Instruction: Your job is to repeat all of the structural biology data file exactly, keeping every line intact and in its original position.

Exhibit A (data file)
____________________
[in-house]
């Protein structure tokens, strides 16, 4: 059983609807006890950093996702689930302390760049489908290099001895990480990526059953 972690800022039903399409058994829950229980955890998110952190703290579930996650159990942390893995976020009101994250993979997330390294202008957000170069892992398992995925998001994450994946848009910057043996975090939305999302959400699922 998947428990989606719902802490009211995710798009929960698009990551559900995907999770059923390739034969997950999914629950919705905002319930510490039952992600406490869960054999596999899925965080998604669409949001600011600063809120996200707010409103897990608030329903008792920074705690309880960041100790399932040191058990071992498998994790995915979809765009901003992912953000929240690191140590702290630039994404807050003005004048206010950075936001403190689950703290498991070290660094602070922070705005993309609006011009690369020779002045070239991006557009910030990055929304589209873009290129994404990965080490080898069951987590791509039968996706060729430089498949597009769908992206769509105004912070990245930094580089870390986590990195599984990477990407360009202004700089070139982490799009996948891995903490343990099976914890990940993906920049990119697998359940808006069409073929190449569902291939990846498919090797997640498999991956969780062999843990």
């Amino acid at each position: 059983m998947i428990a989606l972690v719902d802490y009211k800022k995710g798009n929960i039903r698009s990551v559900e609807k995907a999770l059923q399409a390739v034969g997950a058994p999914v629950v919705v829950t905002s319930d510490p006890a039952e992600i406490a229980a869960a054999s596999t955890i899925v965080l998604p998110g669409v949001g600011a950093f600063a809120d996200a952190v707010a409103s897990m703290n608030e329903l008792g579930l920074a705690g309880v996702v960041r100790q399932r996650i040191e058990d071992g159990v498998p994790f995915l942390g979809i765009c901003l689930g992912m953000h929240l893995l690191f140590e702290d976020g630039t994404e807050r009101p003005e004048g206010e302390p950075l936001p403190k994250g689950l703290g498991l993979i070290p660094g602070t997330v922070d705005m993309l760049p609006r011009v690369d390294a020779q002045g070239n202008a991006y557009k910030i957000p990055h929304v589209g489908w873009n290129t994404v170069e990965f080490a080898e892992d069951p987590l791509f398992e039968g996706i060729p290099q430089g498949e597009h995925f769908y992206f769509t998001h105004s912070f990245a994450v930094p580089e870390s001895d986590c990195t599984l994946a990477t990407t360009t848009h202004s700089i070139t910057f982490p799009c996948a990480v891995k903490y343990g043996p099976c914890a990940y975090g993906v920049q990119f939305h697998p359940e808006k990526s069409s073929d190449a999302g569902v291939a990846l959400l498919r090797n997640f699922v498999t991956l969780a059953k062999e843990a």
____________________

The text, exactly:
[in-house]
């Protein structure tokens, strides 16, 4: 059983609807006890950093996702689930302390760049489908290099001895990480990526059953 972690800022039903399409058994829950229980955890998110952190703290579930996650159990942390893995976020009101994250993979997330390294202008957000170069892992398992995925998001994450994946848009910057043996975090939305999302959400699922 998947428990989606719902802490009211995710798009929960698009990551559900995907999770059923390739034969997950999914629950919705905002319930510490039952992600406490869960054999596999899925965080998604669409949001600011600063809120996200707010409103897990608030329903008792920074705690309880960041100790399932040191058990071992498998994790995915979809765009901003992912953000929240690191140590702290630039994404807050003005004048206010950075936001403190689950703290498991070290660094602070922070705005993309609006011009690369020779002045070239991006557009910030990055929304589209873009290129994404990965080490080898069951987590791509039968996706060729430089498949597009769908992206769509105004912070990245930094580089870390986590990195599984990477990407360009202004700089070139982490799009996948891995903490343990099976914890990940993906920049990119697998359940808006069409073929190449569902291939990846498919090797997640498999991956969780062999843990």
């Amino acid at each position: 059983m998947i428990a989606l972690v719902d802490y009211k800022k995710g798009n929960i039903r698009s990551v559900e609807k995907a999770l059923q399409a390739v034969g997950a058994p999914v629950v919705v829950t905002s319930d510490p006890a039952e992600i406490a229980a869960a054999s596999t955890i899925v965080l998604p998110g669409v949001g600011a950093f600063a809120d996200a952190v707010a409103s897990m703290n608030e329903l008792g579930l920074a705690g309880v996702v960041r100790q399932r996650i040191e058990d071992g159990v498998p994790f995915l942390g979809i765009c901003l689930g992912m953000h929240l893995l690191f140590e702290d976020g630039t994404e807050r009101p003005e004048g206010e302390p950075l936001p403190k994250g689950l703290g498991l993979i070290p660094g602070t997330v922070d705005m993309l760049p609006r011009v690369d390294a020779q002045g070239n202008a991006y557009k910030i957000p990055h929304v589209g489908w873009n290129t994404v170069e990965f080490a080898e892992d069951p987590l791509f398992e039968g996706i060729p290099q430089g498949e597009h995925f769908y992206f769509t998001h105004s912070f990245a994450v930094p580089e870390s001895d986590c990195t599984l994946a990477t990407t360009t848009h202004s700089i070139t910057f982490p799009c996948a990480v891995k903490y343990g043996p099976c914890a990940y975090g993906v920049q990119f939305h697998p359940e808006k990526s069409s073929d190449a999302g569902v291939a990846l959400l498919r090797n997640f699922v498999t991956l969780a059953k062999e843990a």